Drudge Retort: The Other Side of the News

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Sunday, February 17, 2019

Addressing U.S. allies at the Munich Security Conference on Friday, Feb. 15, 2019, U.S. Vice President Mike Pence told the audience: "I bring greetings from the 45th president of the United States of America, President Donald Trump." After five seconds of total silence, Pence soldiered on. read more

Monday, February 11, 2019

This is well worth another listen. It stunned American journalists when it was first broadcast in July 2017 for its non-hyperbolic, straight-from-the-shoulder assessment. It still amazes me that it was rendered less than six months into Trump's presidency and yet concisely summarizes what thinking commentators now universally conclude. Daring and accurate at the time; still as accurate today.

Of the many reports on Uhlmann's piece, I chose the link to the Daily KOS report because the Daily KOS added no comment or characterization to it and because it included a verbatim transcript.

Uhlman's penultimate sentence: "Some will cheer the decline of America, but I think we'll miss it when it's gone." read more

Tuesday, February 05, 2019

Intelligence officials briefing Trump daily are frustrated by Trump's ignorance and uninquisitiveness regarding world affairs and his indifference to the national security information they try to relate to him. read more

Wednesday, January 23, 2019

Caught on closeup video: A teen wearing a red MAGA cap approached an elderly Native American demonstrator who was chanting and beating a hand-held drum. The teen stepped up uncomfortably close to the older man and, with a smirk on his face, proceeded to try to stare him down. He failed. read more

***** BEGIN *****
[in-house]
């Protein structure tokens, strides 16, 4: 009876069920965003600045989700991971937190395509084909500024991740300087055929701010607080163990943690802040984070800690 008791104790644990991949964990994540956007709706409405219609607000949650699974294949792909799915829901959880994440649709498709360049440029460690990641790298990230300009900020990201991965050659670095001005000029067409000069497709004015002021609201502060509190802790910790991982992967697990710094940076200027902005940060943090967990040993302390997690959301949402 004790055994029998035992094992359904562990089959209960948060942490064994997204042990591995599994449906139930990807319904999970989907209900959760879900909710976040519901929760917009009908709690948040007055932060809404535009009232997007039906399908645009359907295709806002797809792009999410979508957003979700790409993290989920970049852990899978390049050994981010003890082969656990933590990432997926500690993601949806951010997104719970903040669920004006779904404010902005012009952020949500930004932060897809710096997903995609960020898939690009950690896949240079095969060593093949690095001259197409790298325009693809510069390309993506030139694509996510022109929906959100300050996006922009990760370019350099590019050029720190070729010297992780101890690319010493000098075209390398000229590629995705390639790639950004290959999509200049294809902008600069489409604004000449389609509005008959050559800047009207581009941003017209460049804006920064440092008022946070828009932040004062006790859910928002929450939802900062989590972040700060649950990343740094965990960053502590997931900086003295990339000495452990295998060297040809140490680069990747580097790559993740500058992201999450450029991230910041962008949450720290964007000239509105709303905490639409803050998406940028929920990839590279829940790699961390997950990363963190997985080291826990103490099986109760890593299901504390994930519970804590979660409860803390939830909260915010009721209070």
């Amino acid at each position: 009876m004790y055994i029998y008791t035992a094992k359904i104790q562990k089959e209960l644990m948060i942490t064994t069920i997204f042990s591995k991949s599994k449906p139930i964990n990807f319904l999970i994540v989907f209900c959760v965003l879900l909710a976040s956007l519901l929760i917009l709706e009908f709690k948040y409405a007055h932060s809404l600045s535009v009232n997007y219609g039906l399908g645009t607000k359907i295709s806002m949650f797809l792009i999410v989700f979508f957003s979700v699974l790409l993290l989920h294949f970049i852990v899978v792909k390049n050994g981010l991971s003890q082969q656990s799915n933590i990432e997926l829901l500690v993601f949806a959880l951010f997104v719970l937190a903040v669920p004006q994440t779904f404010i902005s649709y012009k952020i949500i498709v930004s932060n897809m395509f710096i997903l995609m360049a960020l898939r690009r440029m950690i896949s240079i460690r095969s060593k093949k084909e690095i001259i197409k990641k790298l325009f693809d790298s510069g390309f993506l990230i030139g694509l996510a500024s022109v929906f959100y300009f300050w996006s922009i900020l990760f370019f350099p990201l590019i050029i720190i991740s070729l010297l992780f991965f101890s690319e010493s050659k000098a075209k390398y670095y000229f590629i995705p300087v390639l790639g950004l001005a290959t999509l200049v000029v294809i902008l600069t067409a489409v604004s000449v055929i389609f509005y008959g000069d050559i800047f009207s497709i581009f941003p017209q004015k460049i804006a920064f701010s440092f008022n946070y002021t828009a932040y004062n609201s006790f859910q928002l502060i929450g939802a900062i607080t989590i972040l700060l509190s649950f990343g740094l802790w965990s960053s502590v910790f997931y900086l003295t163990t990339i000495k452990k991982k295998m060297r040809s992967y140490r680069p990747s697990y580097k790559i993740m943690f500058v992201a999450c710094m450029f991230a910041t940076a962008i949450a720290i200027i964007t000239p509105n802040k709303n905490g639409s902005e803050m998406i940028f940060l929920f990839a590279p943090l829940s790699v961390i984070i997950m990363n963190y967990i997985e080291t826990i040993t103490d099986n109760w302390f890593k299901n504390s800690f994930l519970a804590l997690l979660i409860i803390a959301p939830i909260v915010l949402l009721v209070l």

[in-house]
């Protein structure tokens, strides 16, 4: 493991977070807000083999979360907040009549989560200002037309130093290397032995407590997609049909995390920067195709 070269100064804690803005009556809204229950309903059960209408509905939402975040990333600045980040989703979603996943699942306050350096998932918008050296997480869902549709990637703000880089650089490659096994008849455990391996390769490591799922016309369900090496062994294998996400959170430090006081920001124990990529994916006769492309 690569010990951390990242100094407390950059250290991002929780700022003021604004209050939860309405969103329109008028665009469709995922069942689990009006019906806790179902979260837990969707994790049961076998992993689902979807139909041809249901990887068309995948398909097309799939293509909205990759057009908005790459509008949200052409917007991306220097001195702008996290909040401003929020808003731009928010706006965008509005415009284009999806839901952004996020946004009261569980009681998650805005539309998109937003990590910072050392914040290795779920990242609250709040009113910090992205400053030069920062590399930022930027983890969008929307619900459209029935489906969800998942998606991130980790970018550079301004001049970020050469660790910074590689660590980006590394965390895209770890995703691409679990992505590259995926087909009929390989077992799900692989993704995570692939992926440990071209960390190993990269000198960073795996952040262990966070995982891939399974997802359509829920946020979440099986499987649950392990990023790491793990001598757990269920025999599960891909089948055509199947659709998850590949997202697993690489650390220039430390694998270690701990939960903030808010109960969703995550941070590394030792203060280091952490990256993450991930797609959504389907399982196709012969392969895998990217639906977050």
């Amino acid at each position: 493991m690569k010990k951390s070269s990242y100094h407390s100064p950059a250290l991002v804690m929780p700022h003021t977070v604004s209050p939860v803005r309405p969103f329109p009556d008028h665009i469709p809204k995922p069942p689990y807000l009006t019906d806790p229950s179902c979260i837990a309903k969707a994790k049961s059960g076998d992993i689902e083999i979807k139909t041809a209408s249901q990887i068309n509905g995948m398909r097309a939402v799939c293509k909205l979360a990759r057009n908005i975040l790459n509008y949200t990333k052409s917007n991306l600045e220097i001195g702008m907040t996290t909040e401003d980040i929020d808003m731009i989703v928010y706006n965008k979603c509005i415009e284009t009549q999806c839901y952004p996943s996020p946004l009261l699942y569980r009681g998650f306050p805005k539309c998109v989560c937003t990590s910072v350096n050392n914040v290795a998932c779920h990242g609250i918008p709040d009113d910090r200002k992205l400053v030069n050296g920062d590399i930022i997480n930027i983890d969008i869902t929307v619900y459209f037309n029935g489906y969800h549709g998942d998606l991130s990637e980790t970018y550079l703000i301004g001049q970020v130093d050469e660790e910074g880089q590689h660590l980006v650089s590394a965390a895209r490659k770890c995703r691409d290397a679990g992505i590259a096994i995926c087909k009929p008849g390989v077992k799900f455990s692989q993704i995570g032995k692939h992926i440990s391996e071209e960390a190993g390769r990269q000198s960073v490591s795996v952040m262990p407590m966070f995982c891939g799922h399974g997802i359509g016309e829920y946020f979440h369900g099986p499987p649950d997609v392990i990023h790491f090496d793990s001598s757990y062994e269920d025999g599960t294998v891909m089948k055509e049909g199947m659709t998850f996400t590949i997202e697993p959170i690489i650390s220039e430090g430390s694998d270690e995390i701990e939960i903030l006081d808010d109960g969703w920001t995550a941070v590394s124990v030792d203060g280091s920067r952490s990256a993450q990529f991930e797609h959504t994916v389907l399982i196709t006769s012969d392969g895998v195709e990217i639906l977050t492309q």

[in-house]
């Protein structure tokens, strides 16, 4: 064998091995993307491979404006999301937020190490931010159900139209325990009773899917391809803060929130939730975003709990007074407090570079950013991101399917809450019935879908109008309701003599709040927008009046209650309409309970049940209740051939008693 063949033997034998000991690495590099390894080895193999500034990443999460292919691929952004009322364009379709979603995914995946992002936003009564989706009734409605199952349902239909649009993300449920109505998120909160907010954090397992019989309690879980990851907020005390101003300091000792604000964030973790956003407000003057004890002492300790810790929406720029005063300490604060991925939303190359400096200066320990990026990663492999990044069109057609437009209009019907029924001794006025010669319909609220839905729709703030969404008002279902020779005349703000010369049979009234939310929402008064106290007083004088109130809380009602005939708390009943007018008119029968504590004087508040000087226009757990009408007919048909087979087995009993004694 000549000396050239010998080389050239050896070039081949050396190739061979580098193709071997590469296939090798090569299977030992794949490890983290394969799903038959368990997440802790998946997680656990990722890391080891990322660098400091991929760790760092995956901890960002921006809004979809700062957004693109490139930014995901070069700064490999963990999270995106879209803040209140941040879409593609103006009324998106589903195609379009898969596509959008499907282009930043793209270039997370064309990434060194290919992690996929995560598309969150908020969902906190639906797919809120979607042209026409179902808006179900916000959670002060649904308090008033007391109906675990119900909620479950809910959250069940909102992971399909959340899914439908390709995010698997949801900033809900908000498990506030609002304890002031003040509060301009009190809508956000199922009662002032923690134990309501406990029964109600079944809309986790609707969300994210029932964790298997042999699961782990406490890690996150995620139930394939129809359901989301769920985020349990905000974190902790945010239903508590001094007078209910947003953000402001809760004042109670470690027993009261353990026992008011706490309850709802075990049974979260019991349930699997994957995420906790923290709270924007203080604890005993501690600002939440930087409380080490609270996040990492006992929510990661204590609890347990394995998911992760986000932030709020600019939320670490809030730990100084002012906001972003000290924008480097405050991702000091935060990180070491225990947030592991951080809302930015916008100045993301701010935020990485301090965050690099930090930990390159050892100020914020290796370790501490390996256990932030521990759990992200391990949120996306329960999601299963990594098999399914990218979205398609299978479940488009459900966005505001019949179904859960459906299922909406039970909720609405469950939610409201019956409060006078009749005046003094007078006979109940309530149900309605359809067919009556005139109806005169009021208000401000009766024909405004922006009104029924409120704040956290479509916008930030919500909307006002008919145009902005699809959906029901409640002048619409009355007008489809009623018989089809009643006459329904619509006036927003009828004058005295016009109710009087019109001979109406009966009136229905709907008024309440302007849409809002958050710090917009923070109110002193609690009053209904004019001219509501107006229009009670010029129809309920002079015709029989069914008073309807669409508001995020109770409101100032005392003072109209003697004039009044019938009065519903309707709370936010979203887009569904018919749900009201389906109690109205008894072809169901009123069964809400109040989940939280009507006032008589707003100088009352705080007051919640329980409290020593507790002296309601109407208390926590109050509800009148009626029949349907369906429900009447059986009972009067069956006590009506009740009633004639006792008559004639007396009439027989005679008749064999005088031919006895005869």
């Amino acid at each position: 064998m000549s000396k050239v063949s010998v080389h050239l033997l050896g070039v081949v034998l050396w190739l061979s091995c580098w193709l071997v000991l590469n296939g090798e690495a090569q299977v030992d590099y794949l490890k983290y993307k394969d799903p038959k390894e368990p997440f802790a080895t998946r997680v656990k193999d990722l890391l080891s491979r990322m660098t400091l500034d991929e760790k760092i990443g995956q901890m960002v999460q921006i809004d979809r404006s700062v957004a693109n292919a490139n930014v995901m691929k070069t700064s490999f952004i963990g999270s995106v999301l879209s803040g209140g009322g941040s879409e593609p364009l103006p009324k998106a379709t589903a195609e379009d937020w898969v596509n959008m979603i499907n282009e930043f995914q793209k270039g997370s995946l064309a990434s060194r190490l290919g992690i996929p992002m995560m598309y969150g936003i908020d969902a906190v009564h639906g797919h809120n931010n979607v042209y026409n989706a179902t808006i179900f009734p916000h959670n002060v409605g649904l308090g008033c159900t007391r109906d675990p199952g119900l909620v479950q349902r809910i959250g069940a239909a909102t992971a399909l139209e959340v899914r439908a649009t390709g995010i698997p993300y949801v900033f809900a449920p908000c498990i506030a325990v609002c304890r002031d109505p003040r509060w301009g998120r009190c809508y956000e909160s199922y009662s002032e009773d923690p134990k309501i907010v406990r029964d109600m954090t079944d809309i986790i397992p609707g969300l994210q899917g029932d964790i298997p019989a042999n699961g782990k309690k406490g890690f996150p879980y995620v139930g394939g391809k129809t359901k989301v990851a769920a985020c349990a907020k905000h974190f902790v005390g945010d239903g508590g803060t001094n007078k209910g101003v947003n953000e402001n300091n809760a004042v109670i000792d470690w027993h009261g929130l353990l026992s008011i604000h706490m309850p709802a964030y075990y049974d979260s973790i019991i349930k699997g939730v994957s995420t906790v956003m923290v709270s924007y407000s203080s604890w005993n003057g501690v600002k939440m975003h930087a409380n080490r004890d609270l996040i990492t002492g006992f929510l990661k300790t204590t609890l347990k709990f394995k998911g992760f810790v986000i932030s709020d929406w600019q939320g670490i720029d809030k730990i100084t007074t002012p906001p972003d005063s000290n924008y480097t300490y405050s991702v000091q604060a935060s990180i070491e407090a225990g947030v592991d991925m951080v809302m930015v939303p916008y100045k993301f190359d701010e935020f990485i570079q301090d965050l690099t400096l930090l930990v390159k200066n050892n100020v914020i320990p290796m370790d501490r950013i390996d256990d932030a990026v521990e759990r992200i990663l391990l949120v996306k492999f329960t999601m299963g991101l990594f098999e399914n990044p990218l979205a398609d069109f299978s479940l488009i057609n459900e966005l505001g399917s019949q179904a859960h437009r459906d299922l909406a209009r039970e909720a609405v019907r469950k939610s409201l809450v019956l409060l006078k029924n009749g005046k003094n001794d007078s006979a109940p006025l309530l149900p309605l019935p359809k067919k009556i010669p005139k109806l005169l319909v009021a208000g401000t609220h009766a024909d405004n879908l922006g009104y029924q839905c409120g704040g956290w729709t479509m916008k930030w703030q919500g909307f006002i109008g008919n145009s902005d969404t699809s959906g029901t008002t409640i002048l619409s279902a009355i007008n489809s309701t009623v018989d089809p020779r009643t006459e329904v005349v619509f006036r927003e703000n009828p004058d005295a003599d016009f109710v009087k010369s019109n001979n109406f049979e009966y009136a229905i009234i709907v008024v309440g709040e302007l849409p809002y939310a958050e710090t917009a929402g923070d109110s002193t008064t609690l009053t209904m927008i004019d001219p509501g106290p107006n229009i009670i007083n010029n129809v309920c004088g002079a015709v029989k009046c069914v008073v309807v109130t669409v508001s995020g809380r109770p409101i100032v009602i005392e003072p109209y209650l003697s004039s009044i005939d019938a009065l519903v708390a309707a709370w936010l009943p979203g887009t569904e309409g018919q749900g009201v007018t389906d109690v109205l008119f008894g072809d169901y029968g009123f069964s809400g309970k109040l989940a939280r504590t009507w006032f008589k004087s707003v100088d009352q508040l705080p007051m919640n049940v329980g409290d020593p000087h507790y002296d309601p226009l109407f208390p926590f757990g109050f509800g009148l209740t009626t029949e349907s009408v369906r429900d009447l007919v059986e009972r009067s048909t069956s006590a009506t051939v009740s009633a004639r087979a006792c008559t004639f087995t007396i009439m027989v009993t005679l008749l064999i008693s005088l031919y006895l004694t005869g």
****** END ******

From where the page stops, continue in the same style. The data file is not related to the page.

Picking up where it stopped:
Saturday, January 12, 2019

On Saturday morning, Jan. 12, Trump tweeted: "Wow, just learned in the Failing New York Times that the corrupt former leaders of the FBI, almost all fired or forced to leave the agency for some very bad reasons, opened up an investigation on me, for no reason & with no proof after I fired Lyin' James Comey, a total sleaze!" [Italics added.] read more


Well after the United States of America was created by the Founding Fathers, it was a slave state, certainly not a democracy. In the U.S., women couldn't vote in national elections until 99 years ago, and racial minorities weren't functionally guaranteed voting rights until 1965 -- with some currently Republican, formerly Democratic states still struggling to keep up racial barriers.

Because of the Electoral College, U.S. citizens aren't permitted to vote for U.S. presidents directly. The number of electoral votes each state gets is based on population -- not the number of its citizens, much less citizens of voting age -- with each state receiving two electoral votes above that, regardless of population. Consequently, again population-wise, just one Wyoming citizen-voter's vote has the electoral weight of the votes of 3.6 California citizen-voters.

Nobody knows how many citizens of voting age reside in each state, the U.S. Census Bureau can only estimate that as 25,002,812 +/- 40,384 for California and 434,584 +/- 2,884 for Wyoming. (See: www.census.gov) But even if those voting-age-citizen estimates are used instead of population, just one Wyoming citizen-voter's vote has the electoral weight of the votes of 3.1 California citizen-voters.

Consequently, as far as U.S. presidential elections go, they're hardly democratic, with a small "d." This all is just one strike against the quality of U.S. democracy.

The U.S. is now ranked 25th on The Economist's democracy index behind Canada (6th) and the U.K. (14th). Not surprising, considering. It is interesting that the top-three rated democracies -- Norway, Iceland and Sweden -- are among those providing their citizens with universal health care and free tertiary education.